Las Canadas cabins look like a bunch of dorms. I have never been so dissatisfied in my life and I am all about roughing it. In fact while staying there I spoke with the other cabin tenants and they all agreed with me, we had all been royally screwed over. The pools were cool, you know- if you're under 12. There's also some cool place to go 4 wheeling, but stay away from those cabins, you're way better off just camping in your own tents.
No doubt the #1 natural attraction near Ensenada is La Bufadora (The Buffalo Snort), a magnificent tidewater blowhole that roars like a hugh animal at bay, then spews seawater and foam into the air, often to heights over 70 feet. It is formed by a hollow rock formation that acts as a sea spout. During incoming tides, water rushes into an underground cavern, sending spray shooting into the air like a geyser. La Bufadora is near the tip of Punta Banda, a rocky peninsula forming the southern end of Todos Santos Bay.
La Bufadora is about a hour's drive south of Ensenada, and can be reached either by bus, taxi or private vehicle. We splurged and took a taxi, and I was rewarded with a wonderful opportunity to practice my limited Spanish, with a driver who knew less of my language than I did of his.
There is a small fee to visit La Bufadora.
Tara is a large colorful statue built on a small hill, just beneath the municipal water tank, in the northeast part of the city. It was built by sculptors from Nepal and Bhutan on the original site of the 1930s Fort Keki, and presented as a gift of peace and friendship by a Nepalese international cultural organization in 1993.
This exotic landmark, symbolizing Mother Nature, is set in what tourist brochures call an ecological park. If I had not read the brochure I never would have guessed as much. The dirt road up to the monument was very badly eroded, there were huge piles of cans, broken glass, and other litter about the base of the statue, weeds were neck high, and graffiti covered much of the statue. The statue and site, with good views of the city, has an outstanding potential, but we found it sorely neglected.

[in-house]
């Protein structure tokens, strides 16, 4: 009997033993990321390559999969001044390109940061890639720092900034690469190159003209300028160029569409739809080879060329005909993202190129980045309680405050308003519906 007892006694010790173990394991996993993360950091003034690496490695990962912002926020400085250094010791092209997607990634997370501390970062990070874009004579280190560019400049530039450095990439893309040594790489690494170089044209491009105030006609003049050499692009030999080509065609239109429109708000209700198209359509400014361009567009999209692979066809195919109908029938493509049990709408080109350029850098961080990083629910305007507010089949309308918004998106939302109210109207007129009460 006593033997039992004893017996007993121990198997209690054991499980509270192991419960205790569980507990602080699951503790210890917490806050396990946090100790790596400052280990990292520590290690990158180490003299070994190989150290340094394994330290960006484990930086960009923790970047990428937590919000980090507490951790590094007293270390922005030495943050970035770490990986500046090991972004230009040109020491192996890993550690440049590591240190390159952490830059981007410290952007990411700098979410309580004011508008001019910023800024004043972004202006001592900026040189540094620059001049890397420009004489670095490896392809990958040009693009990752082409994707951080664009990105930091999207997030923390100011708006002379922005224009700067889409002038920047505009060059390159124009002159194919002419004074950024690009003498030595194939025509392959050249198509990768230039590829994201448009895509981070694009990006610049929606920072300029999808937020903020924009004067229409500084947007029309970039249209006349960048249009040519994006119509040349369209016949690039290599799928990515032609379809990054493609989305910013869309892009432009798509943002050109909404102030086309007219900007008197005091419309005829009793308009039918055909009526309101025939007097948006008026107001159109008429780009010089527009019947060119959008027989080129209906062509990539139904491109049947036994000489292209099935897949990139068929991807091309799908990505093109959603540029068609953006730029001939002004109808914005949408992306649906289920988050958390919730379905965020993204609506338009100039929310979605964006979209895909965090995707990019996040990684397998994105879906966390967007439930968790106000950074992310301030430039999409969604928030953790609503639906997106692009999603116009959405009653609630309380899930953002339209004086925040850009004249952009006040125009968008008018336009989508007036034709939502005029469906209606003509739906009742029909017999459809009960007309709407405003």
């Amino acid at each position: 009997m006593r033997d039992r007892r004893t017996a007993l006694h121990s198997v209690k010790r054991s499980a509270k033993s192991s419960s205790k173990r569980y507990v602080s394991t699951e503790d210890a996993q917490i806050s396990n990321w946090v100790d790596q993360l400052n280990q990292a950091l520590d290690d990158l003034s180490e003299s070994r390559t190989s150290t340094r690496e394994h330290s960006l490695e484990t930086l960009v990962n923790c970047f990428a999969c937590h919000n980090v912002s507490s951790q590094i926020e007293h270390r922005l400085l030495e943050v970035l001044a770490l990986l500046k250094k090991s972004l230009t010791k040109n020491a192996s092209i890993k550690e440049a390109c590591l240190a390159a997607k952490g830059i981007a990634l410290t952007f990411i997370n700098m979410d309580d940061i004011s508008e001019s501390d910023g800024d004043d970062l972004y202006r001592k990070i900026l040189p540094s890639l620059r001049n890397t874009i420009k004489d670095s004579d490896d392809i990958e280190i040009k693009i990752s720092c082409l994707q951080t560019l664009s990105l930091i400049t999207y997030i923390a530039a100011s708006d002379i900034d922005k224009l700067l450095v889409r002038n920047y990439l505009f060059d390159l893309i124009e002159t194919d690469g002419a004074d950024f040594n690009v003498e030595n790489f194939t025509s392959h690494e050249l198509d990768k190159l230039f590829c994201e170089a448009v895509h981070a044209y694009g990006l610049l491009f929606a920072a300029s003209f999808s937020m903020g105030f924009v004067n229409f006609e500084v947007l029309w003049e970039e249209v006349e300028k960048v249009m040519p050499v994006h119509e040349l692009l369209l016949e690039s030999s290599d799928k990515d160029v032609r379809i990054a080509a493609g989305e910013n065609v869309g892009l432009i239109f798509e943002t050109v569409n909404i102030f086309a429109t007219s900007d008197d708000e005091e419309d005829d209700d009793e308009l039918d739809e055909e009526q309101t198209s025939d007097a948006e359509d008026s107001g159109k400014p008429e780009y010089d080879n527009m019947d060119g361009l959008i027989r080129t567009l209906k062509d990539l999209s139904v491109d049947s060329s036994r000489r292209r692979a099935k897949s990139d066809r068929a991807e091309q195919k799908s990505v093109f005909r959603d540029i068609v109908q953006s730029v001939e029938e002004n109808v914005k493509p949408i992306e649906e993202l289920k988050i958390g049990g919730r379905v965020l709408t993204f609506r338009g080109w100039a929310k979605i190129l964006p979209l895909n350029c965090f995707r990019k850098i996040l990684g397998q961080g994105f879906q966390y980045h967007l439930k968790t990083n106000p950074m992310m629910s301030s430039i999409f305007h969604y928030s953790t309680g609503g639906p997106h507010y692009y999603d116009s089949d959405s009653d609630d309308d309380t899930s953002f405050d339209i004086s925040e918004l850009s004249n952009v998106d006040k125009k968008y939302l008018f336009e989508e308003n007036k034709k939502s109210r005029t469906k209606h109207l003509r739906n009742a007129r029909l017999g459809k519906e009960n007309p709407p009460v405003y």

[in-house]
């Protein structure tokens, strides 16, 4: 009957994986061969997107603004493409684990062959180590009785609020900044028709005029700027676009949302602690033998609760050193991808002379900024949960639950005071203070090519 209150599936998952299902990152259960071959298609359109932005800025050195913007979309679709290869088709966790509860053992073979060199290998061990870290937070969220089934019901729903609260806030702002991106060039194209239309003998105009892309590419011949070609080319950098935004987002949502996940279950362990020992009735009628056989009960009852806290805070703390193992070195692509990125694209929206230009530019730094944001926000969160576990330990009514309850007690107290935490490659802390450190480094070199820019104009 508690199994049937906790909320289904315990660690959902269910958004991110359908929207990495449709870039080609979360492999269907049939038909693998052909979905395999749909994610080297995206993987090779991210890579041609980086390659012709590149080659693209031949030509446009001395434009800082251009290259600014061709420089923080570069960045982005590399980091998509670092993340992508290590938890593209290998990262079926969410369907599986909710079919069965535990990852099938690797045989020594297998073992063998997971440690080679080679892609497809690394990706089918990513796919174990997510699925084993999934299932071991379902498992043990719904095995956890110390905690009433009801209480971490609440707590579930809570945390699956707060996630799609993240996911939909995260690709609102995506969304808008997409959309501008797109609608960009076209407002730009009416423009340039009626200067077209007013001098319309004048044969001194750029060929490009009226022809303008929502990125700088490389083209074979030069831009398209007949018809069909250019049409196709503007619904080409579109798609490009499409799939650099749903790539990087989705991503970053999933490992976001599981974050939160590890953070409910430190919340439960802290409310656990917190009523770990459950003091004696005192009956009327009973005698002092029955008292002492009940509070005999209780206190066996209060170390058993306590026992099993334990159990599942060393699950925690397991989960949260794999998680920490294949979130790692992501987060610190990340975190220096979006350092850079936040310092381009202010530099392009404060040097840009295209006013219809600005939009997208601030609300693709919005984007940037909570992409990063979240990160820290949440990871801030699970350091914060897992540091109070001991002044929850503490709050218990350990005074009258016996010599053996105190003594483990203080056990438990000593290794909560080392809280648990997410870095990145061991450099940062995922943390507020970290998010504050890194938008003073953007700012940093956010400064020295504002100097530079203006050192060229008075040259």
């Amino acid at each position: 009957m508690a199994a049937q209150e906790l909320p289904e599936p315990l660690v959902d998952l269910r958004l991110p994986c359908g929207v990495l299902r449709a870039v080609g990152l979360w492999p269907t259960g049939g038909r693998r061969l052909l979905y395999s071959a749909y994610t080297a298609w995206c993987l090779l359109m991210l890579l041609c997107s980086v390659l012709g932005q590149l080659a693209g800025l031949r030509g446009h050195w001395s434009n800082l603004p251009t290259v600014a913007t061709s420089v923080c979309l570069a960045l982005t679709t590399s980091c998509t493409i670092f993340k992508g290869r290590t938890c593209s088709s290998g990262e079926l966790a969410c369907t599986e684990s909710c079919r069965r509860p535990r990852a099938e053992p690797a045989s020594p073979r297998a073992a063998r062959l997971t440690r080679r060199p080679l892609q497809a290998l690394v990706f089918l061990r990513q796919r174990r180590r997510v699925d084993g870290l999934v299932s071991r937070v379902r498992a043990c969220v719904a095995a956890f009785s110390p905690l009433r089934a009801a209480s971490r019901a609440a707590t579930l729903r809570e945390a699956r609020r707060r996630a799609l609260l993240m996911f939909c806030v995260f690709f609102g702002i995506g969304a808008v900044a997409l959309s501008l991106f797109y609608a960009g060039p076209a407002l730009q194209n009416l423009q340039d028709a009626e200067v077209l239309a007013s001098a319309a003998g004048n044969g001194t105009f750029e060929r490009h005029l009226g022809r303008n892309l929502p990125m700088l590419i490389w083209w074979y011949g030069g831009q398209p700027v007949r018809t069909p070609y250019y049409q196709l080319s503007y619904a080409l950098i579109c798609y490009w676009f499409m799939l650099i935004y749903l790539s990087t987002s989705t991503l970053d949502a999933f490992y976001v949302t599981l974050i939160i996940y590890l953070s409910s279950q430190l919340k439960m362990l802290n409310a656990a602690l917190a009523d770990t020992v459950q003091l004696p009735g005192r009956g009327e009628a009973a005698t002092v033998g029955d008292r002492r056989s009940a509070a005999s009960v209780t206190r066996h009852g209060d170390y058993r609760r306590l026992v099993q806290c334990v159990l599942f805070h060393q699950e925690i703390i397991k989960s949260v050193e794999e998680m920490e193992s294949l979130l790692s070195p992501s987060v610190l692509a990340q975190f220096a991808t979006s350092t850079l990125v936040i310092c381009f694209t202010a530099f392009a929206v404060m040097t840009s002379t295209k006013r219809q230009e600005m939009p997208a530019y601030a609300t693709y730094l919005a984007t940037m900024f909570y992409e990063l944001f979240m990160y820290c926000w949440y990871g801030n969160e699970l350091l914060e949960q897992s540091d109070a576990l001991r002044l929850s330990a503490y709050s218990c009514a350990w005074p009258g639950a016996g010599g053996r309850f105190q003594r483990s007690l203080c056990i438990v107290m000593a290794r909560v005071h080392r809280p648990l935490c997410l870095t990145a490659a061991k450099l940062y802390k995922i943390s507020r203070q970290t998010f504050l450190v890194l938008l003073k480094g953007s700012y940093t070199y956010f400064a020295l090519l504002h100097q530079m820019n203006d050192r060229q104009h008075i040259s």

With map in hand, Karen and I walked about 20 blocks from our hotel to find Tara. We felt the walk would be good exercise, and it also gave us good opportunity to get away from the tourist areas and see some of the local business and residential neighborhoods of Ensenada. In that regard it was worth the effort.
Directions:Northeast of downtown, on Calle 13, between Ave. Obregon & Moctezuma.
Punta Banda is a rocky peninsula jutting into the Pacific Ocean, about 20 miles (32 km.) southwest of Ensenada. It forms the southern end of Todos Santos Bay, and the waters on here are popular with scuba and skin divers. There are also said to be an abundance of hot springs in the area. We saw a couple of RV parks along BCN 23, the paved road that traverses the peninsula. These were apparently occupied in large part by campers from the United States. Several unmarked hiking trails beckoned us off the road, if only we had had more time to explore them.